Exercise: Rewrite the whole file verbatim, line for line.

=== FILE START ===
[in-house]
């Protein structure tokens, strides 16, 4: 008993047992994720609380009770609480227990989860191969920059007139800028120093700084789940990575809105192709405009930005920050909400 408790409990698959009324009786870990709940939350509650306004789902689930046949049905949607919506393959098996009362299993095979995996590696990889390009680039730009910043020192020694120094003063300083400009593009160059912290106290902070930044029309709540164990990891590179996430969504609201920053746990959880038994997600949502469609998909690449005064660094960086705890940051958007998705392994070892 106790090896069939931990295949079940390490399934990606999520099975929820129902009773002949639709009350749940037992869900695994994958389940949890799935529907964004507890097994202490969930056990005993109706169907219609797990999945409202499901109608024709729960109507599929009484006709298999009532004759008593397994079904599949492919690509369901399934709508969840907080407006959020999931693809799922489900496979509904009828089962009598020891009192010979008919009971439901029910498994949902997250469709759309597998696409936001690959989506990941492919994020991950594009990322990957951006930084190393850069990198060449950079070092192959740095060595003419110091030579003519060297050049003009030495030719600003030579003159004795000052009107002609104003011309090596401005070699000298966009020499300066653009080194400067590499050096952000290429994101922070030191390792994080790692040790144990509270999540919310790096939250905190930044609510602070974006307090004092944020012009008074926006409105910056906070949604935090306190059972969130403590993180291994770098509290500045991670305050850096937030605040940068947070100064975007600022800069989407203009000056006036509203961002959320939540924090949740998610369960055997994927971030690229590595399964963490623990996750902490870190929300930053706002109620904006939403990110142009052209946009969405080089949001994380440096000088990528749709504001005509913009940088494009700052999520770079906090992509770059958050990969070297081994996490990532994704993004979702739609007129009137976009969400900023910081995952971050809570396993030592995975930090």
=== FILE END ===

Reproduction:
[in-house]
């Protein structure tokens, strides 16, 4: 008993047992994720609380009770609480227990989860191969920059007139800028120093700084789940990575809105192709405009930005920050909400 408790409990698959009324009786870990709940939350509650306004789902689930046949049905949607919506393959098996009362299993095979995996590696990889390009680039730009910043020192020694120094003063300083400009593009160059912290106290902070930044029309709540164990990891590179996430969504609201920053746990959880038994997600949502469609998909690449005064660094960086705890940051958007998705392994070892 106790090896069939931990295949079940390490399934990606999520099975929820129902009773002949639709009350749940037992869900695994994958389940949890799935529907964004507890097994202490969930056990005993109706169907219609797990999945409202499901109608024709729960109507599929009484006709298999009532004759008593397994079904599949492919690509369901399934709508969840907080407006959020999931693809799922489900496979509904009828089962009598020891009192010979008919009971439901029910498994949902997250469709759309597998696409936001690959989506990941492919994020991950594009990322990957951006930084190393850069990198060449950079070092192959740095060595003419110091030579003519060297050049003009030495030719600003030579003159004795000052009107002609104003011309090596401005070699000298966009020499300066653009080194400067590499050096952000290429994101922070030191390792994080790692040790144990509270999540919310790096939250905190930044609510602070974006307090004092944020012009008074926006409105910056906070949604935090306190059972969130403590993180291994770098509290500045991670305050850096937030605040940068947070100064975007600022800069989407203009000056006036509203961002959320939540924090949740998610369960055997994927971030690229590595399964963490623990996750902490870190929300930053706002109620904006939403990110142009052209946009969405080089949001994380440096000088990528749709504001005509913009940088494009700052999520770079906090992509770059958050990969070297081994996490990532994704993004979702739609007129009137976009969400900023910081995952971050809570396993030592995975930090």